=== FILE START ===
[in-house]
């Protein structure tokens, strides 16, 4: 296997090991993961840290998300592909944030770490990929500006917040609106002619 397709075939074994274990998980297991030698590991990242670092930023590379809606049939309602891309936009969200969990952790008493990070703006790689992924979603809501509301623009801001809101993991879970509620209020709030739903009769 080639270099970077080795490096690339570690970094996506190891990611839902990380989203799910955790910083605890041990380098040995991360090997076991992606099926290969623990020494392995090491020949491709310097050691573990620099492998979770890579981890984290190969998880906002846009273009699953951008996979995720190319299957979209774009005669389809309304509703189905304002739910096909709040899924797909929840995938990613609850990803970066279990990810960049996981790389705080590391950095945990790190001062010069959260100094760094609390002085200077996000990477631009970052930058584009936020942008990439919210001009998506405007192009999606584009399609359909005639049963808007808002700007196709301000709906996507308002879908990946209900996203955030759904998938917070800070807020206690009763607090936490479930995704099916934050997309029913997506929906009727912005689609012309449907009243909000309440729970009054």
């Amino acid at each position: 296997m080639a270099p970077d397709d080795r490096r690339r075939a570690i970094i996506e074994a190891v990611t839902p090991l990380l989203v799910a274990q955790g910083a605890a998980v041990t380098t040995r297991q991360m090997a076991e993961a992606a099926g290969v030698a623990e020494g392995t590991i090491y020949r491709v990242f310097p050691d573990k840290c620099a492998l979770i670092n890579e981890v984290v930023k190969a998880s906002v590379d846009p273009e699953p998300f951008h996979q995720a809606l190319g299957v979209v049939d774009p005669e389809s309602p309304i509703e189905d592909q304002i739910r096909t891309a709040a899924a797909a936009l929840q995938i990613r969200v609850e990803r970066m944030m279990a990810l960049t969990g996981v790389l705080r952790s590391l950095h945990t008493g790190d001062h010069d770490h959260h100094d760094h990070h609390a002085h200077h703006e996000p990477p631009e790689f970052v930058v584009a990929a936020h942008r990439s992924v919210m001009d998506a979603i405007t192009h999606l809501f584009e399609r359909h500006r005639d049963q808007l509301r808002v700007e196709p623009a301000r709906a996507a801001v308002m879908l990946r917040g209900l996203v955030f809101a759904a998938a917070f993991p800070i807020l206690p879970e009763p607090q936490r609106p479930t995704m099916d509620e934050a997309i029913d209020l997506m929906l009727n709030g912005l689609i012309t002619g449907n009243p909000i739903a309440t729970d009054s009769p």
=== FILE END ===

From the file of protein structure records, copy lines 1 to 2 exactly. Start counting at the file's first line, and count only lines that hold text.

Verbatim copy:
[in-house]
């Protein structure tokens, strides 16, 4: 296997090991993961840290998300592909944030770490990929500006917040609106002619 397709075939074994274990998980297991030698590991990242670092930023590379809606049939309602891309936009969200969990952790008493990070703006790689992924979603809501509301623009801001809101993991879970509620209020709030739903009769 080639270099970077080795490096690339570690970094996506190891990611839902990380989203799910955790910083605890041990380098040995991360090997076991992606099926290969623990020494392995090491020949491709310097050691573990620099492998979770890579981890984290190969998880906002846009273009699953951008996979995720190319299957979209774009005669389809309304509703189905304002739910096909709040899924797909929840995938990613609850990803970066279990990810960049996981790389705080590391950095945990790190001062010069959260100094760094609390002085200077996000990477631009970052930058584009936020942008990439919210001009998506405007192009999606584009399609359909005639049963808007808002700007196709301000709906996507308002879908990946209900996203955030759904998938917070800070807020206690009763607090936490479930995704099916934050997309029913997506929906009727912005689609012309449907009243909000309440729970009054």